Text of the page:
Shell Heaps as Indicators of Resource Management
The Neolithic Revolution of the 9th millennium BC marks the period when forager groups independently experimented with the management and, in some instances, the domestication of terrestrial plants and animals. However, global evidence for human consumption and management of gastropods predates the Neolithic Revolution, indicating that terrestrial and aquatic snails were an important resource for human societies during the Holocene. Abundant deposits of aquatic snails are reported from archaeological sites in Mesoamerica, Japan, and China, while the consumption of land snails is well-documented in the Iberian Peninsula, the circum-Mediterranean area, Africa, and North and South America. These studies show the temporal depth and spatial breadth of human’s knowledge of, and interaction with, gastropods. Along the interior waterways of the American Southeast, accumulations of freshwater gastropods appear in archaeological sites during the pan-regional culture phase of the Shell Mound Archaic, from approximately 7000 to 1000 cal BC. Using data from zooarchaeology, geoarchaeology, invertebrate zoology, and taphonomy, we show that the anthropogenically induced freshwater gastropod deposits along the Cumberland River in the American Southeast comprise the oldest documented occurrence of freshwater aquaculture in the Americas, ca. 5300 cal BC.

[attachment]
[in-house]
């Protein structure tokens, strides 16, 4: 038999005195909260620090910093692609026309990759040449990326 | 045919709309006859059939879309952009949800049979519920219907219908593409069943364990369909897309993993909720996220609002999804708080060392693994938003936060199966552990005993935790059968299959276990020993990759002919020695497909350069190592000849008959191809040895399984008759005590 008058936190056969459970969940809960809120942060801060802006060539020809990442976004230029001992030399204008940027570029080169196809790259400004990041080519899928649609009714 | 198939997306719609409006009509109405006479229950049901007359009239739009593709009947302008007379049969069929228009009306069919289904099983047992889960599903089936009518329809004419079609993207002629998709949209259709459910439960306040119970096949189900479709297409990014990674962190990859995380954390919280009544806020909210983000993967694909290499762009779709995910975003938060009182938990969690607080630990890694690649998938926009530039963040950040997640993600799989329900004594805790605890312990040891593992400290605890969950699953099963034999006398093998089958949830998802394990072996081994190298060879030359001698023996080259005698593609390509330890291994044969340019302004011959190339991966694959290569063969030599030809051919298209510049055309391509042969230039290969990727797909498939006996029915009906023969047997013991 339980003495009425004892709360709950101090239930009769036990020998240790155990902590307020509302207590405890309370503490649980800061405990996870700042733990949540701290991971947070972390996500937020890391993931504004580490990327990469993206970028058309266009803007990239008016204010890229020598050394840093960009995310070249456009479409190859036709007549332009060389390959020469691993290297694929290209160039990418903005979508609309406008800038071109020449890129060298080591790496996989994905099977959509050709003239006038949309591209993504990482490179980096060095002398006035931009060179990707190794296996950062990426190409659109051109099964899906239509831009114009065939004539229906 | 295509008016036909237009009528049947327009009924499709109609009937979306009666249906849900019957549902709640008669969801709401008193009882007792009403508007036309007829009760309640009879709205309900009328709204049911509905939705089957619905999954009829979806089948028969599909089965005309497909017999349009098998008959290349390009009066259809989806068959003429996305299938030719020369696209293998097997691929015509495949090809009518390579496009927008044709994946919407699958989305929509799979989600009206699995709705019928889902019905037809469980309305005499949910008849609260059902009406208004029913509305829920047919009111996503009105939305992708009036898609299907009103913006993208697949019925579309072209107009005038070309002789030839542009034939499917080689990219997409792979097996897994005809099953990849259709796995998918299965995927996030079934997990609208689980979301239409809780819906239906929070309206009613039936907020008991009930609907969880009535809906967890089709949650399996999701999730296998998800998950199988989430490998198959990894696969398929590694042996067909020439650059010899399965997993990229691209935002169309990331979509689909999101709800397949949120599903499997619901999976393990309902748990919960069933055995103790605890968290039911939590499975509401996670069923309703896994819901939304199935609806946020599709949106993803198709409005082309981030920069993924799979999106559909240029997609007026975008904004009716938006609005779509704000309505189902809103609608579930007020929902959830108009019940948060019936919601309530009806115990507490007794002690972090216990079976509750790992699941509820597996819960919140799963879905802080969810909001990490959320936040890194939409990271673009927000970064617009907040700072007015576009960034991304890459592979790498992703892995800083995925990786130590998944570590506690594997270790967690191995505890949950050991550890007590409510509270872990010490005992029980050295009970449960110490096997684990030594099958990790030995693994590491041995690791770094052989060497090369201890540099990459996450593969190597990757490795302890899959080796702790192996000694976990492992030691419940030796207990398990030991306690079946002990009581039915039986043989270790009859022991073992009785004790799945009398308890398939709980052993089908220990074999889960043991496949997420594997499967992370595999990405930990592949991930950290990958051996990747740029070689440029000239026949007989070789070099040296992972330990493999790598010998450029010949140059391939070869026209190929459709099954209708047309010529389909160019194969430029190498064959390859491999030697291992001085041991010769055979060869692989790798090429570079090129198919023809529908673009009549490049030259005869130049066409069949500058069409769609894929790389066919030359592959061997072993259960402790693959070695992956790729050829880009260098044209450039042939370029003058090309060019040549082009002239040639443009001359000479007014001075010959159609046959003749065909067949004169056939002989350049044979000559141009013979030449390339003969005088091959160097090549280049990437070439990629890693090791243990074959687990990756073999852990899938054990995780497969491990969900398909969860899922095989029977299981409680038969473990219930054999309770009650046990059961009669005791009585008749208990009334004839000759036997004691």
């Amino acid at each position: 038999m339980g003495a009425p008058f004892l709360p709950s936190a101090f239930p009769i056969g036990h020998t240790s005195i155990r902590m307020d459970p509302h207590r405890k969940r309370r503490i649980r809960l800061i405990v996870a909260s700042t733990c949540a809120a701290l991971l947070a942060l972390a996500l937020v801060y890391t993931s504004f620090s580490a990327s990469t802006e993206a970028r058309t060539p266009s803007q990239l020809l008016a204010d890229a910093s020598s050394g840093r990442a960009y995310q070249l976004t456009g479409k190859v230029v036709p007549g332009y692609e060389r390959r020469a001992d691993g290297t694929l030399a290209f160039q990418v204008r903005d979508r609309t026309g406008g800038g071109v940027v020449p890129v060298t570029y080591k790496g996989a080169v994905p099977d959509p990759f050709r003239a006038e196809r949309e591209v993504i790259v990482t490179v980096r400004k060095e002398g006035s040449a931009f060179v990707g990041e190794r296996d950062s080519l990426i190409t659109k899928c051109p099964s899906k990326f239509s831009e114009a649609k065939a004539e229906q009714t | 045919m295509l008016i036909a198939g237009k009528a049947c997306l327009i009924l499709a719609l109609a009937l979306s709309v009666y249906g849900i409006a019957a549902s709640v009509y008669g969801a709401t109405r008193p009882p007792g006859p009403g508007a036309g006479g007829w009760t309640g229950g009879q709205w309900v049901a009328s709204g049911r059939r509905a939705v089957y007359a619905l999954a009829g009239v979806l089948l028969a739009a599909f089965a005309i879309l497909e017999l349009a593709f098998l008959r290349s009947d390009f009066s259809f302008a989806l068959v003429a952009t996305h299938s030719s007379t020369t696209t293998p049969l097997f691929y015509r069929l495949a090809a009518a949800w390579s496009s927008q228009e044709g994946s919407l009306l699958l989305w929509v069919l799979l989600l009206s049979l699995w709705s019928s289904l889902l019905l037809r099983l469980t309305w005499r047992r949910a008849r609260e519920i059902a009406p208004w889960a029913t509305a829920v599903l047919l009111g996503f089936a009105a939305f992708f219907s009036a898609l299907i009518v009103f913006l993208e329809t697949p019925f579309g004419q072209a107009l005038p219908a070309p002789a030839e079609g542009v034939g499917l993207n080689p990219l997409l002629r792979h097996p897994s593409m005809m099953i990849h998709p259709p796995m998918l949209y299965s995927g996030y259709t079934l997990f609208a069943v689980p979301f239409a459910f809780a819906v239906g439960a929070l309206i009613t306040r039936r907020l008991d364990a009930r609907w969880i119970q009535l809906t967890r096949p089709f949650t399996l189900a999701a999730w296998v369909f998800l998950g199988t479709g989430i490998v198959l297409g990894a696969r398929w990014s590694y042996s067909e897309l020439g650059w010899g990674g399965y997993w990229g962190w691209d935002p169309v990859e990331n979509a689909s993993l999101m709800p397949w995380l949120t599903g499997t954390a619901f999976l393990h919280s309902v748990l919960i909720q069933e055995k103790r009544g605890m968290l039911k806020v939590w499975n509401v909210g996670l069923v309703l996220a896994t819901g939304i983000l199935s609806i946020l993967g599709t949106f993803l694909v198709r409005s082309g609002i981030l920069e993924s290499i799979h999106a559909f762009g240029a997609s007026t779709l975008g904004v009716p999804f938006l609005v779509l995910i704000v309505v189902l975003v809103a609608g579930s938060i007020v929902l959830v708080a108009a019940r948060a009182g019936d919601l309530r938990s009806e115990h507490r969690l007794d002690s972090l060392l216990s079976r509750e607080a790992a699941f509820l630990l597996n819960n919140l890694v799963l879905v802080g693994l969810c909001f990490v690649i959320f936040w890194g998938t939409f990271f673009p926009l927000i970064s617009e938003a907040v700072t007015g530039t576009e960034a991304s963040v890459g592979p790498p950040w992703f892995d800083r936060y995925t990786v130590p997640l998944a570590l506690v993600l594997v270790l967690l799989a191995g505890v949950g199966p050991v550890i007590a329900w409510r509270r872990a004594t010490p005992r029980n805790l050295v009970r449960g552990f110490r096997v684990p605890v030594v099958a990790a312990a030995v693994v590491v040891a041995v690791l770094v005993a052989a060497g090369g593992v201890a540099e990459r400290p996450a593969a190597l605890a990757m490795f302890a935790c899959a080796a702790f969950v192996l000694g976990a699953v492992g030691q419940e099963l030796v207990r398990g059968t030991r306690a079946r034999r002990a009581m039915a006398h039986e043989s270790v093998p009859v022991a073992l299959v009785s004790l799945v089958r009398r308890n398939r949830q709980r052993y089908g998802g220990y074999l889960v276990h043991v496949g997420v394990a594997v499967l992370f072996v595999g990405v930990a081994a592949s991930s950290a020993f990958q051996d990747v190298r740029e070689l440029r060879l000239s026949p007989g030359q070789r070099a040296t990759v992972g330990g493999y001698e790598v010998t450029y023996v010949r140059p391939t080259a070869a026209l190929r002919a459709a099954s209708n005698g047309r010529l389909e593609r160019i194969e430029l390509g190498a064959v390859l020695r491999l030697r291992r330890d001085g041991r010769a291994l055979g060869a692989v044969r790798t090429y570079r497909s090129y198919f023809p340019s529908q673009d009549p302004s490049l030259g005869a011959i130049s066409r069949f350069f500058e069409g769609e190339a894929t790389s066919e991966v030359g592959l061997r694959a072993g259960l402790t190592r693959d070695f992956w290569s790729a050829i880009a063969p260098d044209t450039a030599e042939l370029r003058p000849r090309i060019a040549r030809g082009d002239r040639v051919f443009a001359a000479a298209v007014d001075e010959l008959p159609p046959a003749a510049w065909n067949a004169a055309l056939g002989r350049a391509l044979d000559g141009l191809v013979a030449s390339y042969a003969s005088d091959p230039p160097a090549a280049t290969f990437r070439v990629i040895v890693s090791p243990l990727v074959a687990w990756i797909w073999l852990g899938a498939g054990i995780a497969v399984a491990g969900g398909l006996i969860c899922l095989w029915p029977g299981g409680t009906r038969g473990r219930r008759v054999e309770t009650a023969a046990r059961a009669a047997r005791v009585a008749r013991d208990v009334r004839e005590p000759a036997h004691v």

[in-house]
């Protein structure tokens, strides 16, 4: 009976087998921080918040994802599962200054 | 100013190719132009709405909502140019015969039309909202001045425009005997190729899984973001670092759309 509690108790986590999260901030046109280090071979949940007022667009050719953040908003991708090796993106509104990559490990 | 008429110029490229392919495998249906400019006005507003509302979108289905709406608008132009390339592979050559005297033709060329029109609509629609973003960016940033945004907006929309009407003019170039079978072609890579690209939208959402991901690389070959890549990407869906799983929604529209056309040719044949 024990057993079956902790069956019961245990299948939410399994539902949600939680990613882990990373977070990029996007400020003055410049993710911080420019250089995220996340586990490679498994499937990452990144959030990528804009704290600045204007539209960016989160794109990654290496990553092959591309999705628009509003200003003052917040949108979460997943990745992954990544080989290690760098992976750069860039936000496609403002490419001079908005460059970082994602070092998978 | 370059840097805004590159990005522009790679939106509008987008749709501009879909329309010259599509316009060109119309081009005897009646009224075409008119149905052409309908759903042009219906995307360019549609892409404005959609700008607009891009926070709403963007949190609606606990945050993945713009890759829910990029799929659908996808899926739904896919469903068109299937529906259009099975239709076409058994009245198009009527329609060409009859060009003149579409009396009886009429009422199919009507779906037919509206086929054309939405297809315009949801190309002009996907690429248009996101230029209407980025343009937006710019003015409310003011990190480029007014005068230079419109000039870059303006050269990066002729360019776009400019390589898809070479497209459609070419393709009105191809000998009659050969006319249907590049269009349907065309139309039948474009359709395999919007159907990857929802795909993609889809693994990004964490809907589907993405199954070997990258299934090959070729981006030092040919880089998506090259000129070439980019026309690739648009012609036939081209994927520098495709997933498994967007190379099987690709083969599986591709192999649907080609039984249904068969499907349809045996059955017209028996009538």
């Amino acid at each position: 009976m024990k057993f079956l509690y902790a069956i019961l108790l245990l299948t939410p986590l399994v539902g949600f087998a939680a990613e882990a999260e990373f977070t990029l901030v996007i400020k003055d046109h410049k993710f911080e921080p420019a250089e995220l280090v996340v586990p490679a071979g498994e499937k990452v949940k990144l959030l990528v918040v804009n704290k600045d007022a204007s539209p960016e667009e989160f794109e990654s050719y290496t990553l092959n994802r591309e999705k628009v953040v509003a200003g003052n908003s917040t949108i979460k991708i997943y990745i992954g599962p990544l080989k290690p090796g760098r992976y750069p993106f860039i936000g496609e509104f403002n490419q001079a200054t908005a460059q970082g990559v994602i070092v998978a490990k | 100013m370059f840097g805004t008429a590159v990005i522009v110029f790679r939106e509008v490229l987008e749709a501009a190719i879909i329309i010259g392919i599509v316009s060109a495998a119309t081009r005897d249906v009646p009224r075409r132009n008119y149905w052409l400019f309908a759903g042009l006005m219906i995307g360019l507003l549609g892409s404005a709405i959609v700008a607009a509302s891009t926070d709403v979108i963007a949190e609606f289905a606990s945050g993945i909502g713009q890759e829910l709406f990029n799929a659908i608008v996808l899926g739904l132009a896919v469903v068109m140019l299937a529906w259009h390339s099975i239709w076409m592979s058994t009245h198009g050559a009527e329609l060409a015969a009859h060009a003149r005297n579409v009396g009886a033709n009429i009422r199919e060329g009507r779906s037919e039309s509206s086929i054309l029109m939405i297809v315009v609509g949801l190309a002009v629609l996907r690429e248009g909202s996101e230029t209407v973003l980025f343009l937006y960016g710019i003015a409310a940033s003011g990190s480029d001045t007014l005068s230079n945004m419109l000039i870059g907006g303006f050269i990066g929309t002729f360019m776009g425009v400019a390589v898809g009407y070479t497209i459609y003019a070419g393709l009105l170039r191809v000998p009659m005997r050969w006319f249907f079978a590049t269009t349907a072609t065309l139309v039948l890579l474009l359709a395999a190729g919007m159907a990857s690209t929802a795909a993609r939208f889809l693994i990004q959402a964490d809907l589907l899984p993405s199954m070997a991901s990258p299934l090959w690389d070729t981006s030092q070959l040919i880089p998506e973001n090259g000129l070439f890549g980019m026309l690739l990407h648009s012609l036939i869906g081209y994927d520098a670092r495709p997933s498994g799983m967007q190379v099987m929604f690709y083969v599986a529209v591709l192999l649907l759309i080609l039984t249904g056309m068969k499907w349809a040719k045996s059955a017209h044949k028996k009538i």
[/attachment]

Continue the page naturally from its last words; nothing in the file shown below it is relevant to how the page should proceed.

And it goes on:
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Shell Heaps as Indicators of Resource Management. Tanya Peres, Aaron Deter-Wolf. Presented at The 82nd Annual Meeting of the Society for American Archaeology, Washington, DC. 2018 ( tDAR id: 444568)
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min long: -93.735; min lat: 24.847 ; max long: -73.389; max lat: 39.572 ;
Abstract Id(s): 20939